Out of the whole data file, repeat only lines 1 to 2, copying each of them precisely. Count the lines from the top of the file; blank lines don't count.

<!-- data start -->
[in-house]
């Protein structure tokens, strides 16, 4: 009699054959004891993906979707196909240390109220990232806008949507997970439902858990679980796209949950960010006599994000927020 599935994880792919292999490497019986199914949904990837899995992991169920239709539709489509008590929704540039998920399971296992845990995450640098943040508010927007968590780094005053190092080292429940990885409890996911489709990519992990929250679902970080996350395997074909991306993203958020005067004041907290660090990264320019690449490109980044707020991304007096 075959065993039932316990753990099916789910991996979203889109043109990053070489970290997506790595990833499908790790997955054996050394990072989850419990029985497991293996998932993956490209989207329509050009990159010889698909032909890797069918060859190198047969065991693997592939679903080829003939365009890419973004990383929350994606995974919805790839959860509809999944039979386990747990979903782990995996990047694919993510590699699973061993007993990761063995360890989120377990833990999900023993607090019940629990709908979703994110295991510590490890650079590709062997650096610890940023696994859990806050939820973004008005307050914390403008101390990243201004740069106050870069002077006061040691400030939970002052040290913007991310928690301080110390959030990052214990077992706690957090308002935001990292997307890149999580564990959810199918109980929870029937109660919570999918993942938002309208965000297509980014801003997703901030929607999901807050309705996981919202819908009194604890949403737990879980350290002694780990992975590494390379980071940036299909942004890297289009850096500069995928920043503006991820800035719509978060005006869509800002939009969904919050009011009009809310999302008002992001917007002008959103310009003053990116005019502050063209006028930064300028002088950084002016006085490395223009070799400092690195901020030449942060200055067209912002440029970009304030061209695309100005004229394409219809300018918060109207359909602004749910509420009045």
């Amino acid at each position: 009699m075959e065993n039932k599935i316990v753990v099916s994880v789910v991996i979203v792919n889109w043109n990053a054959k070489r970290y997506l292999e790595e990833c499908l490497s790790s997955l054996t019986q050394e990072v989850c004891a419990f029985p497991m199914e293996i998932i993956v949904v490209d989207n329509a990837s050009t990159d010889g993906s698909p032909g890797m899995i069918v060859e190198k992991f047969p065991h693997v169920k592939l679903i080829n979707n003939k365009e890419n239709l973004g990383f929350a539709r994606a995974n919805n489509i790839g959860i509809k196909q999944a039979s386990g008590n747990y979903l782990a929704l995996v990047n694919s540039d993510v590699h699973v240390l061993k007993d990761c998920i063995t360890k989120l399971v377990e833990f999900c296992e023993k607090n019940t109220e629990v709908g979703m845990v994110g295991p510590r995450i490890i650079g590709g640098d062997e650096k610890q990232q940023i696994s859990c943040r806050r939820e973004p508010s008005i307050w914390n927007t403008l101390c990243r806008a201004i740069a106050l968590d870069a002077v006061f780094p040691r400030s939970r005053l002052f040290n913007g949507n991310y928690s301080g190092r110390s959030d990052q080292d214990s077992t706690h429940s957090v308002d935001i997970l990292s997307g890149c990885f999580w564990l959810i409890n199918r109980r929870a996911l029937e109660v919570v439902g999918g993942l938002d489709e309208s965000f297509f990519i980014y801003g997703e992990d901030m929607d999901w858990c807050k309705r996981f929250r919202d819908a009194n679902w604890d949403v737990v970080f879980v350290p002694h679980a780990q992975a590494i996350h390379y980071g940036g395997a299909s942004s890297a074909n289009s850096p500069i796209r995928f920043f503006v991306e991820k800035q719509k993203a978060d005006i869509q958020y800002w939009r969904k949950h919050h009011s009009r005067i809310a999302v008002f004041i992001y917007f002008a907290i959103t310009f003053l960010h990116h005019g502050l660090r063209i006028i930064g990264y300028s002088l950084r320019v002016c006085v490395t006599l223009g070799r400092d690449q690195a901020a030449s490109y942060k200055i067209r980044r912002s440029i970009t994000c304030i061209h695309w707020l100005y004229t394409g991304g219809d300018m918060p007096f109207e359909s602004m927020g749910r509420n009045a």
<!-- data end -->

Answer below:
[in-house]
């Protein structure tokens, strides 16, 4: 009699054959004891993906979707196909240390109220990232806008949507997970439902858990679980796209949950960010006599994000927020 599935994880792919292999490497019986199914949904990837899995992991169920239709539709489509008590929704540039998920399971296992845990995450640098943040508010927007968590780094005053190092080292429940990885409890996911489709990519992990929250679902970080996350395997074909991306993203958020005067004041907290660090990264320019690449490109980044707020991304007096 075959065993039932316990753990099916789910991996979203889109043109990053070489970290997506790595990833499908790790997955054996050394990072989850419990029985497991293996998932993956490209989207329509050009990159010889698909032909890797069918060859190198047969065991693997592939679903080829003939365009890419973004990383929350994606995974919805790839959860509809999944039979386990747990979903782990995996990047694919993510590699699973061993007993990761063995360890989120377990833990999900023993607090019940629990709908979703994110295991510590490890650079590709062997650096610890940023696994859990806050939820973004008005307050914390403008101390990243201004740069106050870069002077006061040691400030939970002052040290913007991310928690301080110390959030990052214990077992706690957090308002935001990292997307890149999580564990959810199918109980929870029937109660919570999918993942938002309208965000297509980014801003997703901030929607999901807050309705996981919202819908009194604890949403737990879980350290002694780990992975590494390379980071940036299909942004890297289009850096500069995928920043503006991820800035719509978060005006869509800002939009969904919050009011009009809310999302008002992001917007002008959103310009003053990116005019502050063209006028930064300028002088950084002016006085490395223009070799400092690195901020030449942060200055067209912002440029970009304030061209695309100005004229394409219809300018918060109207359909602004749910509420009045």